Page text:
by Larry Smith
The Indianapolis Recorder
(The Indianapolis Recorder)—Two recent developments have the potential to upend the multibillion-dollar college athletics landscape, especially as regards its two crown jewels: football and basketball. Fortunately, historically Black colleges and universities (HBCUs) stand to become a major beneficiary of both occurrences. The first development is the recent change to the NCAA’s rules regarding college athletes being able to draw income from their name, image and likeness (NIL).
It is nearly impossible to overstate how monumental this change is. The NCAA is the gatekeeper of the rules that govern the participation of athletes across all college sports. Their rules range from the practical to the esoteric, from the indispensable to the arcane. Most importantly, the NCAA was the (mostly) unchallenged arbiter of anything that had to do with the ability of college athletes to earn money based upon their physical gifts.
The hallmark of the organization was an ironclad grip on restricting athletes from benefitting financially from their own labor. (Teenagers literally signed away their legal right to make money from their NIL upon becoming a college athlete.) This one-sided arrangement allowed for-profit companies and nonprofit colleges alike to rake in billions of dollars annually. It allowed college coaches to make as much as $10 million annually. Yet, college athletes often went without health insurance and even adequate food, especially when their sport was not in season. This decades-long reality was indentured servitude by another name.
That changed six months ago. The NCAA issued guidelines regarding how athletes may begin to benefit from their NIL. To be sure, the organization did not have a change of heart; their hand was unceremoniously forced by legal changes in some states and by increasing pressure from the federal government.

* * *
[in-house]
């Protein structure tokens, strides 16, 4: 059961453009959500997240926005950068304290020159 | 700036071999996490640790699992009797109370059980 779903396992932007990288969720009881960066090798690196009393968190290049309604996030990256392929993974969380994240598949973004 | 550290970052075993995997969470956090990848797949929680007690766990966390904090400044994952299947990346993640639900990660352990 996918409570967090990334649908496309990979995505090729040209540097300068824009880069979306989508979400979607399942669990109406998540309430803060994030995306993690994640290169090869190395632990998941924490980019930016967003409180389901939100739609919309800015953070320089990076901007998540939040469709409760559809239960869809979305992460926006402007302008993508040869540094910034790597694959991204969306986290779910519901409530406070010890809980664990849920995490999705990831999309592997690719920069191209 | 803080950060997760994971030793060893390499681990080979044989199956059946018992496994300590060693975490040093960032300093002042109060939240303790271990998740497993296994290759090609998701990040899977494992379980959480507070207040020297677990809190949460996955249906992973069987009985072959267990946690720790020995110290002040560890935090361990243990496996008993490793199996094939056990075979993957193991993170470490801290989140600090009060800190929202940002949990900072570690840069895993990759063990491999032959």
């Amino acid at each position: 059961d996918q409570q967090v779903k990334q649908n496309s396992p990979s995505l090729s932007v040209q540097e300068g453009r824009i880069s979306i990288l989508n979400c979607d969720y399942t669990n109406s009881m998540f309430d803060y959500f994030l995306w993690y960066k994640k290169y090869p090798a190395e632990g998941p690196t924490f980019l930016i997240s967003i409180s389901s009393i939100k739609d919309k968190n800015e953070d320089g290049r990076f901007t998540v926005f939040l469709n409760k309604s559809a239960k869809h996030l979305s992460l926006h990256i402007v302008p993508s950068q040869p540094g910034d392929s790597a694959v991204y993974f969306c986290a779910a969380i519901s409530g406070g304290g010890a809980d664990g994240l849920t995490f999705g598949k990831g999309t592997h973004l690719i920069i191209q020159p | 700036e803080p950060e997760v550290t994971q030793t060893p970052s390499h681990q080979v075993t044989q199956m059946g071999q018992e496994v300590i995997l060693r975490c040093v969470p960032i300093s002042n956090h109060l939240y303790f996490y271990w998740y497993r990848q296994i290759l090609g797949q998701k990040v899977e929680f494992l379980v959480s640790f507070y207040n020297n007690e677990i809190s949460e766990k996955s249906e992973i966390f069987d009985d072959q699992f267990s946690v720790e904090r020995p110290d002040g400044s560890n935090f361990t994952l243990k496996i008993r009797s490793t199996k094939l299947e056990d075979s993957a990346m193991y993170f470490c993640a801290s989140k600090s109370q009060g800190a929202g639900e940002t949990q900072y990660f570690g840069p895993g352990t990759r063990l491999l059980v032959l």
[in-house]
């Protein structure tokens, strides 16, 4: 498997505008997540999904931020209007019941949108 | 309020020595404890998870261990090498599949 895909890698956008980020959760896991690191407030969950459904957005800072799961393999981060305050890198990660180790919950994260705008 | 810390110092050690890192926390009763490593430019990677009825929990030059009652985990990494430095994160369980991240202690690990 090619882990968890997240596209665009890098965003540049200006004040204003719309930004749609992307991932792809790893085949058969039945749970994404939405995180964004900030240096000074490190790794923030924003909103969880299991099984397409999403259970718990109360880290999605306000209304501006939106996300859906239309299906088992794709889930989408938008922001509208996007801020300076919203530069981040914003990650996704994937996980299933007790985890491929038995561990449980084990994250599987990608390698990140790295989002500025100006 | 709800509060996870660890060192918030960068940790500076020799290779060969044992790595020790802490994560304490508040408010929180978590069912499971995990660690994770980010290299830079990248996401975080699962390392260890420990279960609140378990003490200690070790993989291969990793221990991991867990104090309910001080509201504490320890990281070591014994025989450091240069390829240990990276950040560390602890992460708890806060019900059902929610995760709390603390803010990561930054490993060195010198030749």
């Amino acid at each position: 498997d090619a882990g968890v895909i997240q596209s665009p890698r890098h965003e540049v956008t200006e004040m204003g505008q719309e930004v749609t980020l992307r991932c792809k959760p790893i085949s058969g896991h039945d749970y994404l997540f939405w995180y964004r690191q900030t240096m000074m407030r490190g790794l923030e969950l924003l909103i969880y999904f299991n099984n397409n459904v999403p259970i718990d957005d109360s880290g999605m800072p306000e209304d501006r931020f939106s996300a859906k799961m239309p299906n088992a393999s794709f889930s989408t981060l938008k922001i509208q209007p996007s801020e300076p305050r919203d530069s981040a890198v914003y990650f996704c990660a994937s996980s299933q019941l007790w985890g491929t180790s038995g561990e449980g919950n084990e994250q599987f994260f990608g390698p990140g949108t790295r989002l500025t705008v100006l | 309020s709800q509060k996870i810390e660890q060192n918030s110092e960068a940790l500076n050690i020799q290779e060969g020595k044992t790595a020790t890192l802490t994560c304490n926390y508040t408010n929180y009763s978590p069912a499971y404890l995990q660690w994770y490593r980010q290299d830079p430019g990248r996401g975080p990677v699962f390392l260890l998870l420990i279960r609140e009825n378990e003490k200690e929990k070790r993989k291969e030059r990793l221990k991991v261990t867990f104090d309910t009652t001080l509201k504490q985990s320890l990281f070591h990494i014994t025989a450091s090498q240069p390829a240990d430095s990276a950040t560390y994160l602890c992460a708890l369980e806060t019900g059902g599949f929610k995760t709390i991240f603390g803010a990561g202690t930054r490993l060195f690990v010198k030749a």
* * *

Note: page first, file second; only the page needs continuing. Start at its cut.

Why might this change be crucial to HBCUs? Consider this fact: The football complex at the University of Alabama is—by itself—worth more than the total endowment at many HBCUs. Think about that for a second. Despite the fact that the legendary football program at Louisiana’s Grambling State University once boasted more NFL players than any other school, HBCUs simply could not compete with the money that philanthropists, corporate sponsors and state governments lavished on predominately white institutions (PWIs). State-of-the-art facilities and national television exposure are very difficult for top athletes to forego.
Now that the people who produce the highly profitable labor can themselves benefit financially, they may be more inclined to consider attending an HBCU. Further, a few such decisions could lead to a virtuous cycle in which corporate sponsors and others would invest more money in HBCUs (hopefully, not just their athletic facilities), which in turn would encourage more top athletes to consider attending the schools.
This leads me to the second major development. The No. 1 overall college football prospect, Travis Hunter, decided to attend Jackson State University—the school at which NFL legend Deion Sanders is the head coach. Interestingly, Hunter had planned to attend Sanders’ alma mater, Florida State University. Obviously, it’s too soon to know whether this action will become a trend, but the possibilities are stunning. The phrase “game changer” doesn’t adequately describe what could take place in the near future. Eddie Robinson must be smiling from afar.
On a related note, the rule change could also have ripple effects vis-à-vis female athletes. As we saw with this year’s NCAA basketball tournament, facilities and amenities for female athletes often are not up to the same standards as are those for male athletes. A few superstar female athletes in sports like basketball and soccer could change that reality.
Of course, this titanic shift comes with potential problems. While there has never been a shortage of grifters and outright criminals who are poised to take advantage of college athletes (e.g., via “points shaving”), the new rules expand the opportunity for unscrupulous people to crawl out of their proverbial holes. Parents and other caring adults will need to be especially vigilant in the years ahead.
Still, all in all, things are looking up for college athletes. Their literal blood, sweat and tears will yield many of them financial resources. This is especially important to Black athletes, the majority of whom come from low-income backgrounds. Further, NIL dollars could have the unintended consequence of actually encouraging athletes to stay in college for four years.
Now, if they would only give Reggie Bush back his Heisman Trophy…
(Larry Smith is a community leader. Contact him at firstname.lastname@example.org.)